Thanks for mentioning Contactology. We count a number of musicians, as well as a major music magazine, among our clients. They enjoy our personalized service – no call queues – and powerful features. Readers are welcome to try a free 30 day trial over at http://www.contactology.com.

  2. 2 SocialSoundSystem June 30, 2009 at 5:31 pm

    If you use Artist Data to enter all of your show information, they provide all the coding you need for show newsletters and such… So many tools in there it’s near amazing.

    I’ve been arguing with my drummer recently about pricing for our new album and emails. I have us setup with BandCamp for listeners to “name their own price.” If they set it to $0, then they must offer an email for the download (This can be set to for individual songs too). I argue the emails are much more valuable than the $9 he’s asking for. Not only because even established artists can’t get $9 (and people can find so much music online free anyways), but also because of the outreach you will build from those emails collected. If someone wants to go through the trouble of making a bunch of bogus emails or what have you, so be it. But emails are a great way to also search across the various social networks and connect with people who wanted to give you an email.

    My two cents.

    ~SocialSoundSystem
    http://socialsoundsystem.com/

    @TheGents
    http://thegents.mp/

  3. 3 Debra Russell July 2, 2009 at 1:54 pm

    Don’t forget ifanz – http://artistsedge.ifanz.com as a resource for newsletters.

    Also – if all your newsletter says is “come see my gig” or “buy my new CD”, you will find people unsubscribing as fast as you add them. You need to use the newsletter to actually create a relationship with your fans. Add value, tell stories. Let people know who you really are.

    It’s true a newsletter well done is a vital tool to growing your committed fan base. But a newsletter that is nothing more than an advertisement will do more harm than good in the long run.

    Art is about creating an experience in the fan – decide what experience you want them to have and create it with your newsletter

  4. 4 Champion Sound August 6, 2009 at 10:13 pm

    Thanks for bringing up Champion Sound.

    It’s very good and useful guidelines that you bring up, especially about the design and analysing your metrics.

    We have just launched new features like Mp3 storage, Public profiles and SMS
    to compliment the Email blasts and Social Media shoutouts.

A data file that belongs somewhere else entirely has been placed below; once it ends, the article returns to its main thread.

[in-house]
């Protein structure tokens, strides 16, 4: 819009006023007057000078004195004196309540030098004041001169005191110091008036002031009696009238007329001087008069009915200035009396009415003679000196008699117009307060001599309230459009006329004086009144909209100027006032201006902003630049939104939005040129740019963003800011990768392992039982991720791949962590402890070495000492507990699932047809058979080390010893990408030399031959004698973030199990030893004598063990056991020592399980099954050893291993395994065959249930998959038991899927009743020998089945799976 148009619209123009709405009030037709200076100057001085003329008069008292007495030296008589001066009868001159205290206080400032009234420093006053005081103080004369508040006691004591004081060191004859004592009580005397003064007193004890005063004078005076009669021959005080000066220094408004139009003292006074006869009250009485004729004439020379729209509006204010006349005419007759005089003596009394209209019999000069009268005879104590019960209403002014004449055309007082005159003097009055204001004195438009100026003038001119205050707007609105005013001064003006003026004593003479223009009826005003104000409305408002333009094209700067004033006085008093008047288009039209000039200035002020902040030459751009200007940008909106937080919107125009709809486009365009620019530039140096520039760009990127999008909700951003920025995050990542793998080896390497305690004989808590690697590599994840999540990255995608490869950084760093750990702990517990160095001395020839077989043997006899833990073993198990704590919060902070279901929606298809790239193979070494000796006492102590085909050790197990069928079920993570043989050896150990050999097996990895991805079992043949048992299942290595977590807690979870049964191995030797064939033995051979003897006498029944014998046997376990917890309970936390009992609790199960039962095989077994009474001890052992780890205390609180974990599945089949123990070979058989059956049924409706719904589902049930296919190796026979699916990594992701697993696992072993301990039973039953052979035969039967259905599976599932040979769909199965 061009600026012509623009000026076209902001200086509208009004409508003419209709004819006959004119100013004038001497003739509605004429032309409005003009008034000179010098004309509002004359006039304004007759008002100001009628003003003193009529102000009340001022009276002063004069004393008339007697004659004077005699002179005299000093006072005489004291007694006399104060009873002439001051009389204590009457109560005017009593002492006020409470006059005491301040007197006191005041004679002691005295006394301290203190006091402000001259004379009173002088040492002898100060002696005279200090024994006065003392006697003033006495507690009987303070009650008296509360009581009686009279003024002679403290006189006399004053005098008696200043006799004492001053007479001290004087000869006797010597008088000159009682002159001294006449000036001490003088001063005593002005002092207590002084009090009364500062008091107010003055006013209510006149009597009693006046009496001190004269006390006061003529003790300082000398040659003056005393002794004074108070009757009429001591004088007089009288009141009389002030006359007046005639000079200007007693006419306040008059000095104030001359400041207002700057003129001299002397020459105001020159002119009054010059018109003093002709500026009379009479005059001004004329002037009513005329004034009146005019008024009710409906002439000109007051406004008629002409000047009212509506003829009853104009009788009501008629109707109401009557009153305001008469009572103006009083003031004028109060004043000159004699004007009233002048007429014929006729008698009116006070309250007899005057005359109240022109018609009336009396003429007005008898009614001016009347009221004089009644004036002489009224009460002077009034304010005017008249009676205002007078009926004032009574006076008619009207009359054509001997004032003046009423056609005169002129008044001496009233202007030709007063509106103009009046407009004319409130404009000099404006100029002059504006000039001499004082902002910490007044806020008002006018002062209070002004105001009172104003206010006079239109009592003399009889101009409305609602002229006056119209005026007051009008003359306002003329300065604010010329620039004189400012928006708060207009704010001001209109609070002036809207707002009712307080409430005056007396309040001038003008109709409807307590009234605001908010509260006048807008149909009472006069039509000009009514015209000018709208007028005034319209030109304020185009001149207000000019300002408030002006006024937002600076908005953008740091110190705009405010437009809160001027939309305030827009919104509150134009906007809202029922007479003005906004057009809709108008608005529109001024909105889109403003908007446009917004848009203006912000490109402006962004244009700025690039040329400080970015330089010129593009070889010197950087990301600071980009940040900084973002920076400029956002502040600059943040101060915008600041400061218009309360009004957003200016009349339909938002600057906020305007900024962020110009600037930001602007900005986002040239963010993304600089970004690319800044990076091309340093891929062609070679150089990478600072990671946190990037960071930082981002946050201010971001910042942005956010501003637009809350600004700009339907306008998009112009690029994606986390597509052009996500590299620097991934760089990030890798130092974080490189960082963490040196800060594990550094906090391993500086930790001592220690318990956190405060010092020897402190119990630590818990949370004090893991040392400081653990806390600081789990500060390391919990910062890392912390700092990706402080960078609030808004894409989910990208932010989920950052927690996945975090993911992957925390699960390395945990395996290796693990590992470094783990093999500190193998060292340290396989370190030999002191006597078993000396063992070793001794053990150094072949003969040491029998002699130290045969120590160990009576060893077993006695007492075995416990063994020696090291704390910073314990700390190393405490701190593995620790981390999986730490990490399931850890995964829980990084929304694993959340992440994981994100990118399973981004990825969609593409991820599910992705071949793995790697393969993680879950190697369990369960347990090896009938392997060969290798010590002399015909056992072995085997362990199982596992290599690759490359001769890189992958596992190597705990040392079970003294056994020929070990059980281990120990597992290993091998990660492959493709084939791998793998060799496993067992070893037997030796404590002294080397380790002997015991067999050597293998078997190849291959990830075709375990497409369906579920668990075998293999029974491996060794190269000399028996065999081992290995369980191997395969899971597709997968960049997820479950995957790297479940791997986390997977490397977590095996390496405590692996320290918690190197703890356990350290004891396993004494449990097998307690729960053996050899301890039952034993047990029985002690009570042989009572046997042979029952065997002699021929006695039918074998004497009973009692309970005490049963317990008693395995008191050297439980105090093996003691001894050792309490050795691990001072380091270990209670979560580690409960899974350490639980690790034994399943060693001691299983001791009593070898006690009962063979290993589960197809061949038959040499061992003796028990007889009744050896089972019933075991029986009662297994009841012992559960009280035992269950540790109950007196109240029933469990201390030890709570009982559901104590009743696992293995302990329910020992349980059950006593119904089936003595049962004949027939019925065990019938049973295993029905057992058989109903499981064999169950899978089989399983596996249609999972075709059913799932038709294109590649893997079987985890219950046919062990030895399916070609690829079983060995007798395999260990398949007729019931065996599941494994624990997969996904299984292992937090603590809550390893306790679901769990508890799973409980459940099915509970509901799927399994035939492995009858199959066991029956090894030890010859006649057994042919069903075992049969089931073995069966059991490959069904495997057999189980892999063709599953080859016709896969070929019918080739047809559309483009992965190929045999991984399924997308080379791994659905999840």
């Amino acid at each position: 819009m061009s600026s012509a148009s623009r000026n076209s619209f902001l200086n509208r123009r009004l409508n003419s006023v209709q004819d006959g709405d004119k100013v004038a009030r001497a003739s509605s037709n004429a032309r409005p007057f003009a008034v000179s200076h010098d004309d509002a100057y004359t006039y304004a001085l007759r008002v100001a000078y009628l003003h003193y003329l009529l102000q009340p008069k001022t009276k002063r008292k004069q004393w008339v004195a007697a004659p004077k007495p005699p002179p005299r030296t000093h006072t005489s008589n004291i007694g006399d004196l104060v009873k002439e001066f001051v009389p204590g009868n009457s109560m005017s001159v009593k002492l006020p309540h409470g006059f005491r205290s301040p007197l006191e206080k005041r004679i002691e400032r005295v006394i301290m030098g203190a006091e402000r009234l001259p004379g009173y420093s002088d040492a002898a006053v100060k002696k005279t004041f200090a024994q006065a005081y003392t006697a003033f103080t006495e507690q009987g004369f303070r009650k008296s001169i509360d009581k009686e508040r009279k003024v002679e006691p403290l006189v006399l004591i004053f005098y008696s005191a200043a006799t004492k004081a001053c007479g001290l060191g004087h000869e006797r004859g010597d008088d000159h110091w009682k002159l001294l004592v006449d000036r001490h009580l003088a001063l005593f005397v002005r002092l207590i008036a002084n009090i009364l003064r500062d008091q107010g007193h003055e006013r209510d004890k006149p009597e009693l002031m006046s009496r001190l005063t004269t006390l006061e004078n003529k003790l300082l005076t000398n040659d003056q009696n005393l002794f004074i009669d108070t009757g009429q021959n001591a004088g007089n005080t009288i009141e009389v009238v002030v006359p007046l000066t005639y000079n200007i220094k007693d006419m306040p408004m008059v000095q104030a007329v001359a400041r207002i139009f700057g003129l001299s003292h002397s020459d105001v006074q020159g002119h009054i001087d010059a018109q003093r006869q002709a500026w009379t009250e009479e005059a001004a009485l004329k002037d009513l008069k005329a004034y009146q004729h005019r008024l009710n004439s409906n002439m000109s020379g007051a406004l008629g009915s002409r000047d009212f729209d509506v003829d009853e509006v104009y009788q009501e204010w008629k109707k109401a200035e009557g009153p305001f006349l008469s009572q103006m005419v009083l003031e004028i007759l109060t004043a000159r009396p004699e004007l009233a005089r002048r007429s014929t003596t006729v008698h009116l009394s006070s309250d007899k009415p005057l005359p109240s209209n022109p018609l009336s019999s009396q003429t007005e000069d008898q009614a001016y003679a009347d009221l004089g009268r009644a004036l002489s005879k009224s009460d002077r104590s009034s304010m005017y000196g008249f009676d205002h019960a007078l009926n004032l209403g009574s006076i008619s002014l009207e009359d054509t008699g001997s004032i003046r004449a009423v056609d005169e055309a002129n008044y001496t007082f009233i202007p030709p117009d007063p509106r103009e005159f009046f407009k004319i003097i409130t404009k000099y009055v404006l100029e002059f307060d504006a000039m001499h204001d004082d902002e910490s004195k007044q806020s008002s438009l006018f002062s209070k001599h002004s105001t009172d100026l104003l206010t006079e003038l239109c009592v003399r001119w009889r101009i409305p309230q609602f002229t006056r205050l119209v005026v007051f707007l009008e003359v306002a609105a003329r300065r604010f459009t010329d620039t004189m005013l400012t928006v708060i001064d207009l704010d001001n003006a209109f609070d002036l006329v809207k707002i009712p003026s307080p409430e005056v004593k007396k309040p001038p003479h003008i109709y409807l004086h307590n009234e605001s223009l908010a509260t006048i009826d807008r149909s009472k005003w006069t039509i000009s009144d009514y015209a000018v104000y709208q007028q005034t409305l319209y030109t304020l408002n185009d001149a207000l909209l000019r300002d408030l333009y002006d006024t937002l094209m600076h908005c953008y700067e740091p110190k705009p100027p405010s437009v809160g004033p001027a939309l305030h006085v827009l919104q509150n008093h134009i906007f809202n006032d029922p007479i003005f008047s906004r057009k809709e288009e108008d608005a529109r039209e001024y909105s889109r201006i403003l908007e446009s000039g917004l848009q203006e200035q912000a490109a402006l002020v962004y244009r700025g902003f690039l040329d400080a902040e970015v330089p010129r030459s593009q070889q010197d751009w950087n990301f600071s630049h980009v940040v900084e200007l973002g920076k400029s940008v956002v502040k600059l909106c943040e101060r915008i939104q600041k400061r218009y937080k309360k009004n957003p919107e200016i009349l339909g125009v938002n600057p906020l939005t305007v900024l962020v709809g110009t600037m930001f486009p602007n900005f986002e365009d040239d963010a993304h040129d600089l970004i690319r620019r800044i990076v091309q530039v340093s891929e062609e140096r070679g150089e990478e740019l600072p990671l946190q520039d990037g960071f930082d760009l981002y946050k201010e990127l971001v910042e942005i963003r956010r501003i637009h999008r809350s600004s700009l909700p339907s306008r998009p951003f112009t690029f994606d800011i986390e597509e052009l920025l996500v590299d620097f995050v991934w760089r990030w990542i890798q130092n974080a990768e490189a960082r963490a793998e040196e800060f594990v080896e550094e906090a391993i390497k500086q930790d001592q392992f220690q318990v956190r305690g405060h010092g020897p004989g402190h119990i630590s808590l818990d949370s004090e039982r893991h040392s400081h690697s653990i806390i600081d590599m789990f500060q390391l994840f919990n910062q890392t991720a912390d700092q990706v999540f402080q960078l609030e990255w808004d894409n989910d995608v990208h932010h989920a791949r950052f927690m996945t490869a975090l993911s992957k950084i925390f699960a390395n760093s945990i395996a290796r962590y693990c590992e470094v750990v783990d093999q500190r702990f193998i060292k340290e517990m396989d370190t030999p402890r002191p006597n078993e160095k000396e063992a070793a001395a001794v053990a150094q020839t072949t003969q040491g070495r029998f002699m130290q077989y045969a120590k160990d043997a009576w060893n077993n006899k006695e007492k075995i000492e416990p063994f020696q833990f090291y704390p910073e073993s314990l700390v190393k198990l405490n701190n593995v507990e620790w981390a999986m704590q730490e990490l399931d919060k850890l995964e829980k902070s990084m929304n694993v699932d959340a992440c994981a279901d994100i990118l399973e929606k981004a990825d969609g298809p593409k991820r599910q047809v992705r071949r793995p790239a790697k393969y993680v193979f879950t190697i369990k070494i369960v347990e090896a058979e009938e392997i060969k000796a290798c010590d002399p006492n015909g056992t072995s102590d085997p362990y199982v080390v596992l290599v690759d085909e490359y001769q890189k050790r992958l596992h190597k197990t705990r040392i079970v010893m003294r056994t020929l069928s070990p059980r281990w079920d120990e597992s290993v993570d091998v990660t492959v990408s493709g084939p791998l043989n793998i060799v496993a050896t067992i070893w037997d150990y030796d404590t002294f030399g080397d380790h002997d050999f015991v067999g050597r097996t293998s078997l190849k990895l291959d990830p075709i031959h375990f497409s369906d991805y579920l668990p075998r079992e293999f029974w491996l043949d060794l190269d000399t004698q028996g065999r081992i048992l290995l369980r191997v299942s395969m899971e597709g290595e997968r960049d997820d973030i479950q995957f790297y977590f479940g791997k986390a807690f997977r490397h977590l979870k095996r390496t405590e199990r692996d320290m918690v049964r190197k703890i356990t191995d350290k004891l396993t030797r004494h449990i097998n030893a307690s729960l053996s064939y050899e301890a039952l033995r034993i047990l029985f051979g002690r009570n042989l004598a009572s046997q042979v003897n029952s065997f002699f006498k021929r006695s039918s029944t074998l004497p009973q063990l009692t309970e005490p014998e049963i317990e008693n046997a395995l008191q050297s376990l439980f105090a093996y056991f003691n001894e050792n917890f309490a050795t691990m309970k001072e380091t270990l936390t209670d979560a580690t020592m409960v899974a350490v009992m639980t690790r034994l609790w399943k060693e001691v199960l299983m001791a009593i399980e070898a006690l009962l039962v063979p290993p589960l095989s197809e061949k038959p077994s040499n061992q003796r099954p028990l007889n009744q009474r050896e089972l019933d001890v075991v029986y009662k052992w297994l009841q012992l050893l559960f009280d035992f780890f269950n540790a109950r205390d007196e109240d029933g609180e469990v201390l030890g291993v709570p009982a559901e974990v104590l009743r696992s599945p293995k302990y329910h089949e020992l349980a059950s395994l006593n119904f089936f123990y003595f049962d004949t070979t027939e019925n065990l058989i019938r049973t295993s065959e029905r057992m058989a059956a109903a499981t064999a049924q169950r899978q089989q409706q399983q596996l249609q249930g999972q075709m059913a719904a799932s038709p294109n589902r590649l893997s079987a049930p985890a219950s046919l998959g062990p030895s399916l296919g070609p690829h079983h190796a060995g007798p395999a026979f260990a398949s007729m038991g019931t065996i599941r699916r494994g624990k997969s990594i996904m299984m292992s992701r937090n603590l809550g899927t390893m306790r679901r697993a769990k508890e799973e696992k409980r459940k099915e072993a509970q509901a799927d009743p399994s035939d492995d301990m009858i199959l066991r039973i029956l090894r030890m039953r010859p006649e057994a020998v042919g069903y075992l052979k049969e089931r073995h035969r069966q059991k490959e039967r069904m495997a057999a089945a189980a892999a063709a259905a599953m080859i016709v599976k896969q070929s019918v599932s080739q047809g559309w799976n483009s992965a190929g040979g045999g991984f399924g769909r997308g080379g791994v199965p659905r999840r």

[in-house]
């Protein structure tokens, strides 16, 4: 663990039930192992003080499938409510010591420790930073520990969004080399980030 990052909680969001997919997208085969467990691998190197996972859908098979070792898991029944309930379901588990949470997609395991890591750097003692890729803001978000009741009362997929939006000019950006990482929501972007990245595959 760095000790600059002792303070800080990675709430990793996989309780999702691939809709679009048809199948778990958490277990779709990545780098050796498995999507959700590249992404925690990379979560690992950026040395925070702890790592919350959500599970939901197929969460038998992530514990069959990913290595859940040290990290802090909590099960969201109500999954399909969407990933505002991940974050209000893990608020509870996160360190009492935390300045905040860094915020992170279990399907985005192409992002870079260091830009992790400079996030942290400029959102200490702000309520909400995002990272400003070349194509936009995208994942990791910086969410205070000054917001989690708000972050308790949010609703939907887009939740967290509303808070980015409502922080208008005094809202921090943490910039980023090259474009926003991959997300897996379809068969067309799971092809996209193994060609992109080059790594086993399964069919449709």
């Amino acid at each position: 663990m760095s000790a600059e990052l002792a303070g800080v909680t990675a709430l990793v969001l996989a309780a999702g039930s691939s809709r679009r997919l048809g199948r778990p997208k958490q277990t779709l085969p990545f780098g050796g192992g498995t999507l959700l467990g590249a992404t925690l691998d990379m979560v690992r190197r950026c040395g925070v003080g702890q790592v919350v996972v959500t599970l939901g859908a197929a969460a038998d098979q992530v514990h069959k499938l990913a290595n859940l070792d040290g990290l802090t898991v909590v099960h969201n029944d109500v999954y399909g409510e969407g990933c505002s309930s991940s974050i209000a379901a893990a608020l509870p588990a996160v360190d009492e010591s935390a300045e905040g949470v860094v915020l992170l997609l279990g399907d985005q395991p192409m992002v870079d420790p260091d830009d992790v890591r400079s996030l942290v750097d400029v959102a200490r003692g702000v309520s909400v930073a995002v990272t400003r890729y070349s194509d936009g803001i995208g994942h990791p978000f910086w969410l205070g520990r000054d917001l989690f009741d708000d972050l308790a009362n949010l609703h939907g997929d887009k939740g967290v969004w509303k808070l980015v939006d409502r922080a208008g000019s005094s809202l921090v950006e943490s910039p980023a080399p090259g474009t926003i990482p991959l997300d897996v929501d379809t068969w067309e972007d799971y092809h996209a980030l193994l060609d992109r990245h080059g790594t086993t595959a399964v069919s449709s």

5. 5 Janet Hansen August 26, 2009 at 3:34 pm

    This is a great post to remind musicians that thier audience is their most valuable commodity in this evolving point in music history. When in the 20th century, would an emerging or established artist take the time to write to fans? Fan clubs were set up to handle such matters and all the artist needed to do was autograph 8 x 10 glossies that someone else put in the mail for them.

    Yes, I agree be personal. Be relevant. Show the human side of yourself as people want to know what is behind the mask of the person they go to see on stage.

    As a new “partner” with ArtistData.com there are amazing things in that system that allow artists to remain connected on a personal level. Scout66.com uses the ArtistData.com application to propagate tour schedules from our site to many other music sites where fans will see mentions of artists’ performances multiple times. The is the preview model notifying people of performance dates. Scout66.com is the review model that archives what the ticket buying public has to say about what they paid to see. Audience reviews are a new addition to what can be added to newsletters.


Leave a Reply

Fill in your details below or click an icon to log in:

WordPress.com Logo

You are commenting using your WordPress.com account. Log Out / Change )

Twitter picture

You are commenting using your Twitter account. Log Out / Change )

Facebook photo

You are commenting using your Facebook account. Log Out / Change )

Google+ photo

You are commenting using your Google+ account. Log Out / Change )

Connecting to %s




Copyright © 2007-2009 MixMatchMusic, Ltd. All Rights Reserved

%d bloggers like this: